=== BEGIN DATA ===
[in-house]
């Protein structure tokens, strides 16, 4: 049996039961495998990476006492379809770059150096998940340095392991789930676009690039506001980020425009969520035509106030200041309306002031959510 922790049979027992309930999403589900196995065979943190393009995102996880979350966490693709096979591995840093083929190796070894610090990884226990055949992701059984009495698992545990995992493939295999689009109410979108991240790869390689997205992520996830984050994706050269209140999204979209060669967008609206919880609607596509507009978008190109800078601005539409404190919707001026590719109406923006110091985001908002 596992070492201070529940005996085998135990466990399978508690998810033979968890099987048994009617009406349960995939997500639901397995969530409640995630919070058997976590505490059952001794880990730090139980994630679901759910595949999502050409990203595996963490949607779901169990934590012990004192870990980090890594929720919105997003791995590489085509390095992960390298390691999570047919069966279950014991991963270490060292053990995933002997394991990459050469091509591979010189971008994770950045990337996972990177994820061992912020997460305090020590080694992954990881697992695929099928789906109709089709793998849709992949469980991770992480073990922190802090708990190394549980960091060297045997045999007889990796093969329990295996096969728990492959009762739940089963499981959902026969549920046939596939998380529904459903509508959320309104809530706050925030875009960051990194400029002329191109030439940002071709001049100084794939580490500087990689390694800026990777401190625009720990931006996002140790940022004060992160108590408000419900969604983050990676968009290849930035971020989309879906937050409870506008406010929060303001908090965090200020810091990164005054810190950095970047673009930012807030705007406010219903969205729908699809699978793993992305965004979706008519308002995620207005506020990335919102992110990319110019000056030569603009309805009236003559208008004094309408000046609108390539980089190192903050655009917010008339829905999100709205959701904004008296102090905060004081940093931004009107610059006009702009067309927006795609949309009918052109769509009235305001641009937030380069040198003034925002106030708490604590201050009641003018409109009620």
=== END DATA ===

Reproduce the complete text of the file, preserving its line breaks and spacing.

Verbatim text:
[in-house]
């Protein structure tokens, strides 16, 4: 049996039961495998990476006492379809770059150096998940340095392991789930676009690039506001980020425009969520035509106030200041309306002031959510 922790049979027992309930999403589900196995065979943190393009995102996880979350966490693709096979591995840093083929190796070894610090990884226990055949992701059984009495698992545990995992493939295999689009109410979108991240790869390689997205992520996830984050994706050269209140999204979209060669967008609206919880609607596509507009978008190109800078601005539409404190919707001026590719109406923006110091985001908002 596992070492201070529940005996085998135990466990399978508690998810033979968890099987048994009617009406349960995939997500639901397995969530409640995630919070058997976590505490059952001794880990730090139980994630679901759910595949999502050409990203595996963490949607779901169990934590012990004192870990980090890594929720919105997003791995590489085509390095992960390298390691999570047919069966279950014991991963270490060292053990995933002997394991990459050469091509591979010189971008994770950045990337996972990177994820061992912020997460305090020590080694992954990881697992695929099928789906109709089709793998849709992949469980991770992480073990922190802090708990190394549980960091060297045997045999007889990796093969329990295996096969728990492959009762739940089963499981959902026969549920046939596939998380529904459903509508959320309104809530706050925030875009960051990194400029002329191109030439940002071709001049100084794939580490500087990689390694800026990777401190625009720990931006996002140790940022004060992160108590408000419900969604983050990676968009290849930035971020989309879906937050409870506008406010929060303001908090965090200020810091990164005054810190950095970047673009930012807030705007406010219903969205729908699809699978793993992305965004979706008519308002995620207005506020990335919102992110990319110019000056030569603009309805009236003559208008004094309408000046609108390539980089190192903050655009917010008339829905999100709205959701904004008296102090905060004081940093931004009107610059006009702009067309927006795609949309009918052109769509009235305001641009937030380069040198003034925002106030708490604590201050009641003018409109009620």